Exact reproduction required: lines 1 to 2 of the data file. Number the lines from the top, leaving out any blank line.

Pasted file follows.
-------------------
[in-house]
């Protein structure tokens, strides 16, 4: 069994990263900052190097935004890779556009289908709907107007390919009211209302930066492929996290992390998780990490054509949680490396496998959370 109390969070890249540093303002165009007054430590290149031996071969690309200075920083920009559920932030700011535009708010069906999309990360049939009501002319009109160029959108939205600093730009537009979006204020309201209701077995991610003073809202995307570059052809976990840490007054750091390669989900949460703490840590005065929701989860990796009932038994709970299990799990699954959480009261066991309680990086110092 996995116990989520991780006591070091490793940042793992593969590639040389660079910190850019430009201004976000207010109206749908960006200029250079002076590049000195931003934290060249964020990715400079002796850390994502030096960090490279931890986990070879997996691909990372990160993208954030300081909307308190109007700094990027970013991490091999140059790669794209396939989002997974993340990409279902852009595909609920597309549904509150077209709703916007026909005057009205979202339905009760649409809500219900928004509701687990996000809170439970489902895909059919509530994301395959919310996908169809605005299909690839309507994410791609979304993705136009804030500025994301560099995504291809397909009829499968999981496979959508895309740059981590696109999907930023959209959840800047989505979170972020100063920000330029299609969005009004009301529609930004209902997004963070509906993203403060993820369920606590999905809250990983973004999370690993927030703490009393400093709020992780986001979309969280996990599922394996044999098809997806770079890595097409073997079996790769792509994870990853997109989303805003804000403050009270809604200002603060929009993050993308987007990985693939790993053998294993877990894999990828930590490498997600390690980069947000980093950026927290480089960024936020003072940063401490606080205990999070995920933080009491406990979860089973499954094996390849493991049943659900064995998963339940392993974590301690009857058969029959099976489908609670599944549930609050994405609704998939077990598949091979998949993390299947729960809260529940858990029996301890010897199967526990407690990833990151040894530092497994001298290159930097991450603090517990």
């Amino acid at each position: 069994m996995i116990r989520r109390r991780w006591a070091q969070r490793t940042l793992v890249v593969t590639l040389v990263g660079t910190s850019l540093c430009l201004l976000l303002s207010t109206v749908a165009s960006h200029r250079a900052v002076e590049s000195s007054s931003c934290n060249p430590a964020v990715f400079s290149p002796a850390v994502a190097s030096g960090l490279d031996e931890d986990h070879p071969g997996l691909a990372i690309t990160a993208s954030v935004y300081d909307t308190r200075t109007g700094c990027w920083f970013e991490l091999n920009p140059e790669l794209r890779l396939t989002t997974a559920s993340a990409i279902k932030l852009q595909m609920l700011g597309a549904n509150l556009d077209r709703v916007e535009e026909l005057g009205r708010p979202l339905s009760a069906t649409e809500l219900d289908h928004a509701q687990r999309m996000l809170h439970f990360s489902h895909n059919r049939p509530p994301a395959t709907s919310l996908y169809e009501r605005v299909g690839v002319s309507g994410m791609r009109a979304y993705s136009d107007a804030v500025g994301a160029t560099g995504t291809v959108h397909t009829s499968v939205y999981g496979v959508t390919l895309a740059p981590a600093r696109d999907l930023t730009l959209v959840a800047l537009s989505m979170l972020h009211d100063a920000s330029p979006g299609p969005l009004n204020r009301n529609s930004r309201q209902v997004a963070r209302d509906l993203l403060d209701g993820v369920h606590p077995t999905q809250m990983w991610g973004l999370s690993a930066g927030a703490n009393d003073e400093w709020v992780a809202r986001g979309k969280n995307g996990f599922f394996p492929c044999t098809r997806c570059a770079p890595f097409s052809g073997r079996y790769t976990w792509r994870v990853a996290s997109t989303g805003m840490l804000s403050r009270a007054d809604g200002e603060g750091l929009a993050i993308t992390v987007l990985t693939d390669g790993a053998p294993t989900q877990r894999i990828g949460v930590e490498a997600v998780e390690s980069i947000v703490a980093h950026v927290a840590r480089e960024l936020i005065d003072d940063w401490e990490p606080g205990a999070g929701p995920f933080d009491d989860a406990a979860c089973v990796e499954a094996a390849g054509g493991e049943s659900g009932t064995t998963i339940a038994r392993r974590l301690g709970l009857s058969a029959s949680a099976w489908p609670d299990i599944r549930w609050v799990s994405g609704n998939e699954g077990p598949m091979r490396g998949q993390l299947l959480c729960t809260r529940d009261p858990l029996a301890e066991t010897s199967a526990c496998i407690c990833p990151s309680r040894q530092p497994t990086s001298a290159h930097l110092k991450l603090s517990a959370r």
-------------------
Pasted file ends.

[in-house]
């Protein structure tokens, strides 16, 4: 069994990263900052190097935004890779556009289908709907107007390919009211209302930066492929996290992390998780990490054509949680490396496998959370 109390969070890249540093303002165009007054430590290149031996071969690309200075920083920009559920932030700011535009708010069906999309990360049939009501002319009109160029959108939205600093730009537009979006204020309201209701077995991610003073809202995307570059052809976990840490007054750091390669989900949460703490840590005065929701989860990796009932038994709970299990799990699954959480009261066991309680990086110092 996995116990989520991780006591070091490793940042793992593969590639040389660079910190850019430009201004976000207010109206749908960006200029250079002076590049000195931003934290060249964020990715400079002796850390994502030096960090490279931890986990070879997996691909990372990160993208954030300081909307308190109007700094990027970013991490091999140059790669794209396939989002997974993340990409279902852009595909609920597309549904509150077209709703916007026909005057009205979202339905009760649409809500219900928004509701687990996000809170439970489902895909059919509530994301395959919310996908169809605005299909690839309507994410791609979304993705136009804030500025994301560099995504291809397909009829499968999981496979959508895309740059981590696109999907930023959209959840800047989505979170972020100063920000330029299609969005009004009301529609930004209902997004963070509906993203403060993820369920606590999905809250990983973004999370690993927030703490009393400093709020992780986001979309969280996990599922394996044999098809997806770079890595097409073997079996790769792509994870990853997109989303805003804000403050009270809604200002603060929009993050993308987007990985693939790993053998294993877990894999990828930590490498997600390690980069947000980093950026927290480089960024936020003072940063401490606080205990999070995920933080009491406990979860089973499954094996390849493991049943659900064995998963339940392993974590301690009857058969029959099976489908609670599944549930609050994405609704998939077990598949091979998949993390299947729960809260529940858990029996301890010897199967526990407690990833990151040894530092497994001298290159930097991450603090517990």